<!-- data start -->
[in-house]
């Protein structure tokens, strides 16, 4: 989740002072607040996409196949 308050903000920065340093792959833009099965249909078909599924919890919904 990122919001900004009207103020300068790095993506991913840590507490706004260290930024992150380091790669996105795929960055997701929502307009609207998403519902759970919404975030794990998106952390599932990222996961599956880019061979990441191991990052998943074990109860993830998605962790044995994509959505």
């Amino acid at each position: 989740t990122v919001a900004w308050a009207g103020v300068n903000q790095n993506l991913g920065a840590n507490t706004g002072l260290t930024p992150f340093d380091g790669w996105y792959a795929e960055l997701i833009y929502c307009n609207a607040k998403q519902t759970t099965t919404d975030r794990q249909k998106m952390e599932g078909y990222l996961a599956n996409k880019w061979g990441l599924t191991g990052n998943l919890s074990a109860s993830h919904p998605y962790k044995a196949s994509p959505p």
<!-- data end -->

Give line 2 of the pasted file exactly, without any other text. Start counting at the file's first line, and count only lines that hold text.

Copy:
């Protein structure tokens, strides 16, 4: 989740002072607040996409196949 308050903000920065340093792959833009099965249909078909599924919890919904 990122919001900004009207103020300068790095993506991913840590507490706004260290930024992150380091790669996105795929960055997701929502307009609207998403519902759970919404975030794990998106952390599932990222996961599956880019061979990441191991990052998943074990109860993830998605962790044995994509959505």